If you are a B-list celebrity and want to resurrect a bank account, go on reality television; if you are an economist and want to make more money than your tenured academic post provides, lecture everyone on how to live their lives.
At least this seems to be the current trend. Reality television series with has-beens and never-beens can be so embarrassing it is hard to look away. Economists of the should’ve-beens and could’ve-beens schools for misunderstanding global economies bring their accredited erudition to change the choices we make every day. This, too, is hard to look away from.
The latest fast-talking, fast-thinking, fast-writing economist to join the pop-fray is Tyler Cowen. Through his blog, his academic web page, and his books, Cowen covers an incredibly wide range of opportunities for applying economic theory to everything from the practice of scheduling doctor’s visits, eating strategies, the social value of Microsoft, to a new look at arts funding.
In fact, culture is high on Cowen’s list of loves, interests, and experience. Art opinions and recommendations are a constant presence in his work, and his time.
How does a master polymath do it all? Why, he apparently has systems for absorbing as much culture as possible with the least expenditure of time. According to Hugo Lindgren’s review in New York Magazine of Cowen’s next book (available on August 2) Cowen poses better approaches for audiences of culture.
Why traipse through a whole museum to see so many paintings? Just go straight for the most famous one, and leave the rest behind. Don’t spend the time to read a whole book, but follow only one character, skip around, and quickly get to the last chapter. Whatever you do, do not waste two hours watching one movie from beginning to end, but go the multiplex and jump from one to the other playing at the same time to have notched three flicks on your belt of cultural currency.
I know that economists dislike irrationality, or at least find that it so often gets in the way of their predictions and expertise. But, why ruin the experience of our best expressions of irrationality: art.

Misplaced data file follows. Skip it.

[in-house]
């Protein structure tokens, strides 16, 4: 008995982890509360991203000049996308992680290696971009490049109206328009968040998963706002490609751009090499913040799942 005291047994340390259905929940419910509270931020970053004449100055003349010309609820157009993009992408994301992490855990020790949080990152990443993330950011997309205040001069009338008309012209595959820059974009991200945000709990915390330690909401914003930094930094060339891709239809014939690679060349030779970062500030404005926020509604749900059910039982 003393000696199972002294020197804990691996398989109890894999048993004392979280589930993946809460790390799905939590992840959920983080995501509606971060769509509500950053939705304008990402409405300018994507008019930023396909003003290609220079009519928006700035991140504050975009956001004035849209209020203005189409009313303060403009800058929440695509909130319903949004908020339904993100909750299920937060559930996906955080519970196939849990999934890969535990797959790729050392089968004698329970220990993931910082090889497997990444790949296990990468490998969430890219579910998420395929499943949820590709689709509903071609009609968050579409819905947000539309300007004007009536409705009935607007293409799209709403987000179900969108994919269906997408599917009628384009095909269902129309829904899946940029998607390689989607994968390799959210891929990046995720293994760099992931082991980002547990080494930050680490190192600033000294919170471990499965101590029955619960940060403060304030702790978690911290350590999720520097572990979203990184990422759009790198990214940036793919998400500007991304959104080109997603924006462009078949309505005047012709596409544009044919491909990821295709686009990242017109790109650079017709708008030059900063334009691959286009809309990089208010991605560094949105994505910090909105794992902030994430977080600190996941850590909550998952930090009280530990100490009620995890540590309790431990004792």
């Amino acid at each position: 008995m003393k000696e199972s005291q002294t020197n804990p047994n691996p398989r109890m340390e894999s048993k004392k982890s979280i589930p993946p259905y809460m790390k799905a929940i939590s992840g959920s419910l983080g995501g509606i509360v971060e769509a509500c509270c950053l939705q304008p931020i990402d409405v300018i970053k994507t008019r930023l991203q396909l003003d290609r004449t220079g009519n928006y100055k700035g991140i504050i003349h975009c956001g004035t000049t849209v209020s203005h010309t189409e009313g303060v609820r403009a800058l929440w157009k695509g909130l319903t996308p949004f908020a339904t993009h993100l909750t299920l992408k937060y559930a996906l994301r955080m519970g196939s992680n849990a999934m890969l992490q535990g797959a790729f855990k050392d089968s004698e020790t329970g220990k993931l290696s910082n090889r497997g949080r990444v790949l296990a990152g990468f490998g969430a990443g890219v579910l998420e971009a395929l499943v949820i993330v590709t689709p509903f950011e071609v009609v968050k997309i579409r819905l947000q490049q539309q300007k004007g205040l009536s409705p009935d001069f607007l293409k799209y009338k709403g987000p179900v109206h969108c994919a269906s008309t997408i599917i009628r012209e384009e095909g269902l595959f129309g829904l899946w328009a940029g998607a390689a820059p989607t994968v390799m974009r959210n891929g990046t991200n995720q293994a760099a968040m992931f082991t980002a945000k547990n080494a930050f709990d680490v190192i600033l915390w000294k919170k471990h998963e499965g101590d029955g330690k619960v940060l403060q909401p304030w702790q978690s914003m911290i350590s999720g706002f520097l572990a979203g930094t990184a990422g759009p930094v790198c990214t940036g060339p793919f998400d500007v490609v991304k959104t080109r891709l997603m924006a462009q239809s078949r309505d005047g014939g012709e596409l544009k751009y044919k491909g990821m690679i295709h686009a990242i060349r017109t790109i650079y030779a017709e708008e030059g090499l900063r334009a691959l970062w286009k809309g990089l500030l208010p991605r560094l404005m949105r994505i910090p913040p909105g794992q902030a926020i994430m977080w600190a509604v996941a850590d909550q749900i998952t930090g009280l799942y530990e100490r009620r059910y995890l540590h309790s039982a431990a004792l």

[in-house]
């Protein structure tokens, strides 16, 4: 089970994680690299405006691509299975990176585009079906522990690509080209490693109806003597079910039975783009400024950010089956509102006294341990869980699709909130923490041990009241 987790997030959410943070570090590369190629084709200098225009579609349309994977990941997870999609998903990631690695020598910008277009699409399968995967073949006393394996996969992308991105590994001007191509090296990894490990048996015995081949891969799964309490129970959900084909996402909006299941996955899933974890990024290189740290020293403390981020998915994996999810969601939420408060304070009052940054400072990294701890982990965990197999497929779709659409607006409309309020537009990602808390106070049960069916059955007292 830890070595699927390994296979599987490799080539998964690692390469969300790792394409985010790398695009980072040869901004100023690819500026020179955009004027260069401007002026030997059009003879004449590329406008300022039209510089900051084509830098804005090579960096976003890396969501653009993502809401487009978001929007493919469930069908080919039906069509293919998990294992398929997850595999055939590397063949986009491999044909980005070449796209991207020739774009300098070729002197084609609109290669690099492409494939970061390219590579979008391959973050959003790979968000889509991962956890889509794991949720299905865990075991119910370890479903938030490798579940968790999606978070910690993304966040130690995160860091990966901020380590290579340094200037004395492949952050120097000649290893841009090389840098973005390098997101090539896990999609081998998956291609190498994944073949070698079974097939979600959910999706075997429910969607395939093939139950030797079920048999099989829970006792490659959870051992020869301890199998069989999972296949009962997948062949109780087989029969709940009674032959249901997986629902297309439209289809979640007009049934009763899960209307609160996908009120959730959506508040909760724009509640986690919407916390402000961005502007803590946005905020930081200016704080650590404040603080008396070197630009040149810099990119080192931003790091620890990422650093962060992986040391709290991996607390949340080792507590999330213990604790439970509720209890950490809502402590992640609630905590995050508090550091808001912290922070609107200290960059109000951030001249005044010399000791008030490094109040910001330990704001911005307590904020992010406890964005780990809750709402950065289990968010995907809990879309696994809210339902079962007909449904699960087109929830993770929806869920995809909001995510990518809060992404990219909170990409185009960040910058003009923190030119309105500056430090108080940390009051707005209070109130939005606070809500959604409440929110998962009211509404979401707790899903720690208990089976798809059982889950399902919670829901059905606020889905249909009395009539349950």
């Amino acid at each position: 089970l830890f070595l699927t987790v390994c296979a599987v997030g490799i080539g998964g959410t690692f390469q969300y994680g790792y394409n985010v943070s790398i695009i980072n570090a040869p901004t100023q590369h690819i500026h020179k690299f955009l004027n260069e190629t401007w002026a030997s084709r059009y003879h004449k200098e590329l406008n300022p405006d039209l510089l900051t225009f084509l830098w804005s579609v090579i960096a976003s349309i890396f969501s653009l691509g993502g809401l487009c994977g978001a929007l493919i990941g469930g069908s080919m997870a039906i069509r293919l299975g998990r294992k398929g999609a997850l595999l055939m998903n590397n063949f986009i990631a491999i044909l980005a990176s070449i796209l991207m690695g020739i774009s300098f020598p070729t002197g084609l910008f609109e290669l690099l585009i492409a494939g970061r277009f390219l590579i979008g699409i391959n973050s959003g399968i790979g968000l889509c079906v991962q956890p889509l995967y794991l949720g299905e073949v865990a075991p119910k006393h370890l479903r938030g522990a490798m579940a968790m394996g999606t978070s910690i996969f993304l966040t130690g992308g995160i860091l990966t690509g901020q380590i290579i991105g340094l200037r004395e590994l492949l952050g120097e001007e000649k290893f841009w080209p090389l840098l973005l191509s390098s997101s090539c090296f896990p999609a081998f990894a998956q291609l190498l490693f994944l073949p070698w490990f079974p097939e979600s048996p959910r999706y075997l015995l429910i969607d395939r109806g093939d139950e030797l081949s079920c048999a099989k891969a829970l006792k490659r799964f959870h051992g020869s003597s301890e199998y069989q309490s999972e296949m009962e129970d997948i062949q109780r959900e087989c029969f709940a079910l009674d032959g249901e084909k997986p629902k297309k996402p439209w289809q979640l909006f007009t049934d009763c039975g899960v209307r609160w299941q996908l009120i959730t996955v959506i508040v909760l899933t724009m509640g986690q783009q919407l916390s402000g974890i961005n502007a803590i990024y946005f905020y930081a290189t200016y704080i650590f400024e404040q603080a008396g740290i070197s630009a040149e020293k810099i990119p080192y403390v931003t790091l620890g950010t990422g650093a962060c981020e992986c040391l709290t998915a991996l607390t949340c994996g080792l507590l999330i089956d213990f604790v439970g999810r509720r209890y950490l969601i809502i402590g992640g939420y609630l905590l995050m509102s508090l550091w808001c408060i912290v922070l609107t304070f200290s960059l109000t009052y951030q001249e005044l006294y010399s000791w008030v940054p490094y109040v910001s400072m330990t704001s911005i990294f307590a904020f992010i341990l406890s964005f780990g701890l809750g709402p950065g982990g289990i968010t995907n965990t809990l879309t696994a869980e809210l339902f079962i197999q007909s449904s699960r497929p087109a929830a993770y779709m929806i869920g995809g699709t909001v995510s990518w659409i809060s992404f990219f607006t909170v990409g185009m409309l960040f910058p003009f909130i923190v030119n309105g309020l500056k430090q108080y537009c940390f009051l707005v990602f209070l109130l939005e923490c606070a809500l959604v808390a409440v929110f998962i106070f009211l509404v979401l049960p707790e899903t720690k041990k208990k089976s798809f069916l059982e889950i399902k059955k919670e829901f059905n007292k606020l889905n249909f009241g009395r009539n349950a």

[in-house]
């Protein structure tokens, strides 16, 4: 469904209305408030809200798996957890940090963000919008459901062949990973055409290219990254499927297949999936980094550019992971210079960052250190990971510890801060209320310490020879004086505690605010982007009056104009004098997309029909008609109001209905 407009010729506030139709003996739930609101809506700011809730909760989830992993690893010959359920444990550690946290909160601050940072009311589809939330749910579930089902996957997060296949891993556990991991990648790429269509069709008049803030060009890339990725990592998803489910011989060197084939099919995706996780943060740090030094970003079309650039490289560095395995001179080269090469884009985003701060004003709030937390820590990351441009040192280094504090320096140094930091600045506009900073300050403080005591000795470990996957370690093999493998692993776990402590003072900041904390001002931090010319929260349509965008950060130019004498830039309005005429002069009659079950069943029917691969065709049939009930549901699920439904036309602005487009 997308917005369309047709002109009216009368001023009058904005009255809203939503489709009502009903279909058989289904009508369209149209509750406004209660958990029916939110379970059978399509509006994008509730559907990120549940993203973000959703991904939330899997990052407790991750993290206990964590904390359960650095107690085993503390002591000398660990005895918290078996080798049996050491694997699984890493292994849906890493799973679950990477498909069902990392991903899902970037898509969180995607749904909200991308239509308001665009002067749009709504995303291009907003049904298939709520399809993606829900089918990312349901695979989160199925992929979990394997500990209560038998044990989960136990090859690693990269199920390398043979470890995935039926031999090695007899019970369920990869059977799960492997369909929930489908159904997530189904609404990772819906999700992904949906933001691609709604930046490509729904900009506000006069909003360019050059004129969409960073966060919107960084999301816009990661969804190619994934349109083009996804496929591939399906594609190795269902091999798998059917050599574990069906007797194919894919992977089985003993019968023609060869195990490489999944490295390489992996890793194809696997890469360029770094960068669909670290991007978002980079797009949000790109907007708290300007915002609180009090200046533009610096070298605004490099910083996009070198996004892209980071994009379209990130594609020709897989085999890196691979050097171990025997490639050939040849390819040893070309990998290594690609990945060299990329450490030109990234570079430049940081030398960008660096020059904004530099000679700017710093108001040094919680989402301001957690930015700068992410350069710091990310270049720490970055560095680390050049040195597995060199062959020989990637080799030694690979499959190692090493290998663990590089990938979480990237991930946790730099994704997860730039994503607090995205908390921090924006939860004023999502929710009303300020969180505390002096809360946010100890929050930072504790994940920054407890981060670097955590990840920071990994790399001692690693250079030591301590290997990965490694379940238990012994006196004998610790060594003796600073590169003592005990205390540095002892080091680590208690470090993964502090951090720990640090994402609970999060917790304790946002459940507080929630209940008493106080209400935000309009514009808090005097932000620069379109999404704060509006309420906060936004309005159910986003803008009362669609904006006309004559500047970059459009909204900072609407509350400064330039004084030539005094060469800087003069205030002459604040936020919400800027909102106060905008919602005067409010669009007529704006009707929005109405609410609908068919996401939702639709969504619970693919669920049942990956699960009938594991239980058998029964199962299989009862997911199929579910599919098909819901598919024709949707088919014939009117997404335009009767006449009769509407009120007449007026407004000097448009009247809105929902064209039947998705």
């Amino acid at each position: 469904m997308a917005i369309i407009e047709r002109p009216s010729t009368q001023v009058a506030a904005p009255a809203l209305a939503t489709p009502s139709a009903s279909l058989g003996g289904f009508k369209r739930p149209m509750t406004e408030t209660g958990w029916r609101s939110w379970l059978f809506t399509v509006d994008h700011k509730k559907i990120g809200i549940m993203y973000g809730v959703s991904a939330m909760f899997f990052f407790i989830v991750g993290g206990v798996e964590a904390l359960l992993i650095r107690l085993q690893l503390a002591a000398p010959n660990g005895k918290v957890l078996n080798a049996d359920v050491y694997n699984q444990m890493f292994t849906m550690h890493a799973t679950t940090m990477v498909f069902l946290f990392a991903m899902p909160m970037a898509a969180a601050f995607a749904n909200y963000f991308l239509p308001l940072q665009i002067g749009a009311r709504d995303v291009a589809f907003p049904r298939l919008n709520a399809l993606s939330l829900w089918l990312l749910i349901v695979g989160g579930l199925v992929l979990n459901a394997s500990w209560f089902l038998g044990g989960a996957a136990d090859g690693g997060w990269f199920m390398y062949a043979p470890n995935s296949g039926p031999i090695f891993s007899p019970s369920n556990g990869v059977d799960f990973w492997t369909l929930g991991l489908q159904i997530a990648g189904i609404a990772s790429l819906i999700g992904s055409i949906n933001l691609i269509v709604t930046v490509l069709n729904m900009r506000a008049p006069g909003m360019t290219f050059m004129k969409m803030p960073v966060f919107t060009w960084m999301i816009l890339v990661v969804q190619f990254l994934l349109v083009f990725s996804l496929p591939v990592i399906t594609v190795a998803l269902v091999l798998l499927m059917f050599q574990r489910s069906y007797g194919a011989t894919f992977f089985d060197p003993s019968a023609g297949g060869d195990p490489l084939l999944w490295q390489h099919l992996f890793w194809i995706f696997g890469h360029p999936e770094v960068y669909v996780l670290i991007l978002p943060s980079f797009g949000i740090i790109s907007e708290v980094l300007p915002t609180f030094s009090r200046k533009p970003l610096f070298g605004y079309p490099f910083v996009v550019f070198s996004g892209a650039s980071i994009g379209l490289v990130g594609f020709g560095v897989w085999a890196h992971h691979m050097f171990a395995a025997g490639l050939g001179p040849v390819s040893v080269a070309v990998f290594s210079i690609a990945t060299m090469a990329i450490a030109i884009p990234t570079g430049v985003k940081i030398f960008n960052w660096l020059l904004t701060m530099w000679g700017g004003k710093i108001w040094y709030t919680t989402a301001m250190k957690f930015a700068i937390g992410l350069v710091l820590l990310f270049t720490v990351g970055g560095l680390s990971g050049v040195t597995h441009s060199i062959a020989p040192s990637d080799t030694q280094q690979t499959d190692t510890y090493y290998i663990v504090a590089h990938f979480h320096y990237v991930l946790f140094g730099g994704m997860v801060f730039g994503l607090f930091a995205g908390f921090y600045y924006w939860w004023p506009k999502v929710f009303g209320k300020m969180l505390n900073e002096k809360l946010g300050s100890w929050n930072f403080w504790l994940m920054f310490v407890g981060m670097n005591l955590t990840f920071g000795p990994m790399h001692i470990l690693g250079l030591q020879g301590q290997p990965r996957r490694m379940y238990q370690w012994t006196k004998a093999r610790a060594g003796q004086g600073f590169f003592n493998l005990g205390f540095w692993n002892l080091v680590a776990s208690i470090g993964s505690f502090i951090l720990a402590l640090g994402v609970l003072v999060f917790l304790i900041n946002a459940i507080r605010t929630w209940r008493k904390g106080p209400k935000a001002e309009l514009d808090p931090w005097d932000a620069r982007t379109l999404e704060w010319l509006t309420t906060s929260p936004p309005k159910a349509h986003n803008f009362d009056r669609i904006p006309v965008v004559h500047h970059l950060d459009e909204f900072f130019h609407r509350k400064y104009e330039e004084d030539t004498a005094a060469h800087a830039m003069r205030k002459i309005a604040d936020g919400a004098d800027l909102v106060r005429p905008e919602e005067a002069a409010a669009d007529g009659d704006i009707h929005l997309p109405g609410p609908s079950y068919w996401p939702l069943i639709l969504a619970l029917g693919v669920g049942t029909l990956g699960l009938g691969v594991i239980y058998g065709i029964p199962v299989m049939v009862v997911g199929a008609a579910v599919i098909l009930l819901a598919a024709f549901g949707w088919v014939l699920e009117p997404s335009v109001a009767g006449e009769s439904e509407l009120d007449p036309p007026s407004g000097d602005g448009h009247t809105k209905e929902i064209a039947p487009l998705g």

In an equation where the scarcity of time is most important: Why spend any time to find out if Hans Castorp gets off the Magic Mountain, just cut to the end; Why spend any time listening to complications of Carmen’s love life, just check out if the end is tragic; Why spend any time watching all those scenes with the different camera angles, just cut to the end to find out what was so important about Rosebud; or, why spend any time waiting to see how Hamlet is going to do it, just cut the finale of sword and dagger play.
In a world where the difficulties of living and providing for others can be so challenging, perhaps we enjoy cultural experiences precisely because we do not apply an economist’s valuations to an audience experience.
Of course, we’ve all had experiences where we regretted the lost time; but, we’ve also had experiences that transported us away from our daily clock calculations and ticks. In search of lost time, indeed.
Perhaps Cowan does not have the patience, the willingness, or the openness to listen to others. In other words, Cowan does not want to be an audience member for someone else’s story.
The economic solution is simple. He should create his own art. Surely, he won’t mind if we skip around.
- Bill Reichblum